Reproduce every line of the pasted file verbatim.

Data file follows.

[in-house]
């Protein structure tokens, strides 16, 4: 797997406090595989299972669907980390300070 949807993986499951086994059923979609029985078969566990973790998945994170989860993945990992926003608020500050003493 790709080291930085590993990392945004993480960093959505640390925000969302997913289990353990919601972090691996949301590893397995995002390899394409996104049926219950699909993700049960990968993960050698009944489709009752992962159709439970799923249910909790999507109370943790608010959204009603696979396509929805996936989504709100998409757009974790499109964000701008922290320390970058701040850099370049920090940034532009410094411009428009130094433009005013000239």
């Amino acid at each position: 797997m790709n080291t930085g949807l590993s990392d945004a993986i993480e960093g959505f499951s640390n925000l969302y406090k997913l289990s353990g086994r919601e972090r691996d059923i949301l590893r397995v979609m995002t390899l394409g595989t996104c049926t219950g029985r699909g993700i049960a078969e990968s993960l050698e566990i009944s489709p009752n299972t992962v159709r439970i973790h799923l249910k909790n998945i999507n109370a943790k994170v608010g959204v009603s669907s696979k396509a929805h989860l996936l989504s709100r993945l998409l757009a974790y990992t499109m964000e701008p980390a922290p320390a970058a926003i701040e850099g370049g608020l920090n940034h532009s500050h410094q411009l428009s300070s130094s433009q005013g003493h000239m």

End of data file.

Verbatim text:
[in-house]
């Protein structure tokens, strides 16, 4: 797997406090595989299972669907980390300070 949807993986499951086994059923979609029985078969566990973790998945994170989860993945990992926003608020500050003493 790709080291930085590993990392945004993480960093959505640390925000969302997913289990353990919601972090691996949301590893397995995002390899394409996104049926219950699909993700049960990968993960050698009944489709009752992962159709439970799923249910909790999507109370943790608010959204009603696979396509929805996936989504709100998409757009974790499109964000701008922290320390970058701040850099370049920090940034532009410094411009428009130094433009005013000239």
């Amino acid at each position: 797997m790709n080291t930085g949807l590993s990392d945004a993986i993480e960093g959505f499951s640390n925000l969302y406090k997913l289990s353990g086994r919601e972090r691996d059923i949301l590893r397995v979609m995002t390899l394409g595989t996104c049926t219950g029985r699909g993700i049960a078969e990968s993960l050698e566990i009944s489709p009752n299972t992962v159709r439970i973790h799923l249910k909790n998945i999507n109370a943790k994170v608010g959204v009603s669907s696979k396509a929805h989860l996936l989504s709100r993945l998409l757009a974790y990992t499109m964000e701008p980390a922290p320390a970058a926003i701040e850099g370049g608020l920090n940034h532009s500050h410094q411009l428009s300070s130094s433009q005013g003493h000239m």